The Standard Alignment Model of Modern Postural Yoga
Today, there are dozens of styles of yoga worldwide, yet the vast majority of all yoga systems ascribe to the same general model of asana alignment. Despite the increasing diversity of yoga styles, there is consistent consensus on the general model of asana alignment within modern postural yoga. The present standard model of alignment derives from only a few 20th century Indian hatha yoga masters - Krishnamacharya, Iyengar, Jois, Desikachar, Sivananda, Choudhury, and Mitra. All of these teachers held the fundamental alignment idea that the spine is properly lengthened by drawing the tailbone down and extending the back of the neck upward. This standard model of aligment in yoga today is based on a linear template of stacking the body as a compressive structure against gravity. The two ends of the spine are pulled in opposite directions in order to make the central channel of energy in the body, the sushumna, longer and straighter so that the vital force can optimally flow without obstruction.
The general postural alignment within today’s hatha yoga is further defined by the practice of energy ‘locks’ or bandhas, which are the speculative modern interpretations of medieval Tantrik practices used for controlling life force in the body. The bandhas are technical manipulations of the energy channels of the body to raise the vital force up the central channel from the root of the pelvis to the crown of the head for the attainment of supernatural powers and spiritual enlightenment. Modern postural yoga’s interpretative form of the three key bandhas of the body is an overall intense contraction of the front of the body at the pelvic floor, abdomen, and throat. The spine is pulled straight to align with the vertical sushumna to make the most direct and efficient channel between root and crown.
The linear model of modern postural yoga is so different than the curvy form of the Bowspring that we have heard from many hatha 'yogis' who proclaim that Bowspring is definitely NOT yoga! Some modern yogis argue that since the form of the asanas including the bandhas are so ancient, the alignment must be correct since the practice of hatha yoga has stood the test of time for so long. Yet, how do we know that the postural forms that are practiced today are performed with the same alignment as in ancient times? There are no written detailed descriptions of the practice of asana or bandhas until the 20th century. The only ancient hatha yoga texts that we know of today were written in terse aphroristic verses which only give a very general description of the classical asanas and bandhas. All the specific techniques for the esoteric practice of hatha yoga were transmitted orally from teacher to student for centuries. In fact, despite the lack of detailed asana instruction in writing prior to modern times, there is still broad agreement within the current yoga industry that the classical poses and bandhas closely resemble the original forms.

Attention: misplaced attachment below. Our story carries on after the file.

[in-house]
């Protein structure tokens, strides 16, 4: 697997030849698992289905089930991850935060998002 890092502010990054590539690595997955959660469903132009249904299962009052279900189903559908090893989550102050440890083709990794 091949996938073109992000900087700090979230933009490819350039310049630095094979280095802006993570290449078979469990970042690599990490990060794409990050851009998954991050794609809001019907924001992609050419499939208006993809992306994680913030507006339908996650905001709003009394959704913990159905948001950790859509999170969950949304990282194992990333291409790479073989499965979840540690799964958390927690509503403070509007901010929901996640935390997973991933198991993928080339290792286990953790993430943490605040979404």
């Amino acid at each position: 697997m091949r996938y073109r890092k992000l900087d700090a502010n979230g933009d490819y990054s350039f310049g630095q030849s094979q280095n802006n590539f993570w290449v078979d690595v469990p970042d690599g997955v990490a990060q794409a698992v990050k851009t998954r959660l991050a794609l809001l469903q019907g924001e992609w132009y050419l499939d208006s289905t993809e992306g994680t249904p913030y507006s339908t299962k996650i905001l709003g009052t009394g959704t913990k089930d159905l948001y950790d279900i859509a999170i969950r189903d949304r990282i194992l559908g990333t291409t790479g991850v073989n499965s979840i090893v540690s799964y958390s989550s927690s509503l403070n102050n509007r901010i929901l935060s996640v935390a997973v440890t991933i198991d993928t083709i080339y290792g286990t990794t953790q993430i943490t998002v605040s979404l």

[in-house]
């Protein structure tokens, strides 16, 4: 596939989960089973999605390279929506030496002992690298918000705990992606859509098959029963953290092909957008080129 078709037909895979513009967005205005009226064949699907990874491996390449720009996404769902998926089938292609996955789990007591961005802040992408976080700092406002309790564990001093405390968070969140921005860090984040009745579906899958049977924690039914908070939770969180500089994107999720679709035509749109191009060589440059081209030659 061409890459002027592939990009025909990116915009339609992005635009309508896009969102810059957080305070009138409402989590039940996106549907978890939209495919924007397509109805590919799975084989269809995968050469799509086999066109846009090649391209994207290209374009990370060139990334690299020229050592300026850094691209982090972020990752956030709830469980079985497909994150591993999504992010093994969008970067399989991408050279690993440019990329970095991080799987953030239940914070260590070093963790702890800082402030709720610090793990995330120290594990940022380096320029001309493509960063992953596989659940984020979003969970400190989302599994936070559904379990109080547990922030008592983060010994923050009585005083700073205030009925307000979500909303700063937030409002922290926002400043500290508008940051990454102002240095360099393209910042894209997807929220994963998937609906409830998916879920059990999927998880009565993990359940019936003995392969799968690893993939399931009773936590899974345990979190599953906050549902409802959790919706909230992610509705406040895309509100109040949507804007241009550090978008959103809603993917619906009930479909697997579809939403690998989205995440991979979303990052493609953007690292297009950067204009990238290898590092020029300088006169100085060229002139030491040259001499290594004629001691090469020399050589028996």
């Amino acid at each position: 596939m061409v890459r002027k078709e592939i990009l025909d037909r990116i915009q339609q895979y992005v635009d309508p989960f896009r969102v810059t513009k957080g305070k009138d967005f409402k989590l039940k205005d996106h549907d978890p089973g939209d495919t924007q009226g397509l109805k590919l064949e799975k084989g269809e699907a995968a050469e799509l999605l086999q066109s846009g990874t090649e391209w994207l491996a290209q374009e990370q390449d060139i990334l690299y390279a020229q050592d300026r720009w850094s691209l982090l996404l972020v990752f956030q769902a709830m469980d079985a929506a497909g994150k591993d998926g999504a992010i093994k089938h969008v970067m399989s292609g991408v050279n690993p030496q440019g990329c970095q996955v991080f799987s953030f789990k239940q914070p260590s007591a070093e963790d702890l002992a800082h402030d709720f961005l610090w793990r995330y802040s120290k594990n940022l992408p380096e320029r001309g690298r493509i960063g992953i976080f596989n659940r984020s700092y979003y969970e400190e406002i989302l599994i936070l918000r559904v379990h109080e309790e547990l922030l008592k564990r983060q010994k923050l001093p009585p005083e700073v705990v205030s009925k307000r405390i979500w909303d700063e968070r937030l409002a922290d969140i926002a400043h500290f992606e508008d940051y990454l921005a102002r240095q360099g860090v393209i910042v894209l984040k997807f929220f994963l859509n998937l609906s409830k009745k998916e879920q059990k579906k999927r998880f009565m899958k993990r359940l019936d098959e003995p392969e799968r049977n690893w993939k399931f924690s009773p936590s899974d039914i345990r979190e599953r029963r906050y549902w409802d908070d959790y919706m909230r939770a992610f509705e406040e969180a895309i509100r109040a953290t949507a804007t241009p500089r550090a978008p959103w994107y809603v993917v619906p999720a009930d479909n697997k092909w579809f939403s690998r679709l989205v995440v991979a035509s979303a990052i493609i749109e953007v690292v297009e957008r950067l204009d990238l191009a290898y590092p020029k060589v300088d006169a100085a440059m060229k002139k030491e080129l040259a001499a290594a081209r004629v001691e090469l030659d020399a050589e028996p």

Not only is there agreement among today's yoga teachers about the general alignment of classical poses, there is overall consensus in modern postural yoga about what constitutes "good alignment" in asana.
Some of the common alignments within the MPY model include:
lifting and spreading the toes, and grounding down through the heels evenly.
drawing the shoulders back and down.
pressing the upper back inward to lengthen the spine and 'open' the chest.
stretching and lengthening the back of the neck towards straight.
spreading the palms and fingers wide and open as much as possible.
lengthening the lower back by drawing the hips downward.
contracting the front of the belly to ‘stabilize the core’.
One of the most common alignments within the MPY paradigm is drawing the glutes downward in an attempt to lengthen the spine, particularly in the lower back. This alignment can be beneficial at times, especially at night during relaxation and sleep. However, doing this alignment in every single pose and in all movements throughout day and night creates a pattern in the connective tissue of the butt which is downward, weak, and tight. Also with the glutes down, the lower back loses its natural lordotic curvature, and the belly and psoas tighten. Furthermore, the femurs are pushed forward in the hip sockets, which eventually wears out the cartilage of the hip joints, adding to the increasing number of hip replacements.
In the Bowspring practice, we expand the ribcage and draw the hips back and UP. The glutes actively engage upward from insertion at the bottom of the pelvis to the muscular origin at the sacrum and top of the pelvis. To create lightness and power in your whole body during any functional movement, one must lift and mound one’s glutes. No athlete jumps with a flat, drawn down butt! With a full thoracic curve, not a flat upper back as is also common in MPY, a student can draw their hips back behind the ribcage and lift the tailbone and the glutes without any compression in the lower back. Instead of crunching the lower back in the Bowspring, the waist and belly are bowed and tapered long forward and up. The length of the waist in the Bowspring is associated with a narrowing at the base of the ribcage reflecting long and strong abs.
One day soon modern yogis will start to question the source of the alignment model that they tend to hold tight to with a religious fervor. Once they try a different alignment model, like the Bowspring, and they gain freedom from their chronic musculo-skeletal pain, the deep attachment to the standard model will begin to dissolve. It is a time for a new paradigm, a time for a postural revolution!